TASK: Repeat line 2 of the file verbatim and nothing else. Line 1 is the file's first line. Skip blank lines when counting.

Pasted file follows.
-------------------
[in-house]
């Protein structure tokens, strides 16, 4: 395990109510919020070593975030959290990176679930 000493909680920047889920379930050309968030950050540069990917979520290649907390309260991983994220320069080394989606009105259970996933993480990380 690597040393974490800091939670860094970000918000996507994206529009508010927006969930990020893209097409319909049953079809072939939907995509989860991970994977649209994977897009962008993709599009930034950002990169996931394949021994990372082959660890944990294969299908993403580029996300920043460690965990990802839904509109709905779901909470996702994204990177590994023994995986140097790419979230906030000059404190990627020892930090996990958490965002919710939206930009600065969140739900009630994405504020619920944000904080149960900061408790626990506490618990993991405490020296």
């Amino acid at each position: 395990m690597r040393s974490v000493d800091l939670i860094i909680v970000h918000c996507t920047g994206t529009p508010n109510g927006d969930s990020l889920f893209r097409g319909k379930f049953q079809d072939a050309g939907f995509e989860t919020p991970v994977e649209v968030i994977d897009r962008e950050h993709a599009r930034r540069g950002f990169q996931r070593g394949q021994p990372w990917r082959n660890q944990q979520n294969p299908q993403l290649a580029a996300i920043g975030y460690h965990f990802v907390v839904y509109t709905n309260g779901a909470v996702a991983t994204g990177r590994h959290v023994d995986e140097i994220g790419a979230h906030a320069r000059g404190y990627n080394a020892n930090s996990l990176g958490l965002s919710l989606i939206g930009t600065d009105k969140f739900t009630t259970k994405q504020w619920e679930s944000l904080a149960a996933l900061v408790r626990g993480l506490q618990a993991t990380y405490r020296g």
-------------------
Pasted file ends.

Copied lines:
């Protein structure tokens, strides 16, 4: 395990109510919020070593975030959290990176679930 000493909680920047889920379930050309968030950050540069990917979520290649907390309260991983994220320069080394989606009105259970996933993480990380 690597040393974490800091939670860094970000918000996507994206529009508010927006969930990020893209097409319909049953079809072939939907995509989860991970994977649209994977897009962008993709599009930034950002990169996931394949021994990372082959660890944990294969299908993403580029996300920043460690965990990802839904509109709905779901909470996702994204990177590994023994995986140097790419979230906030000059404190990627020892930090996990958490965002919710939206930009600065969140739900009630994405504020619920944000904080149960900061408790626990506490618990993991405490020296």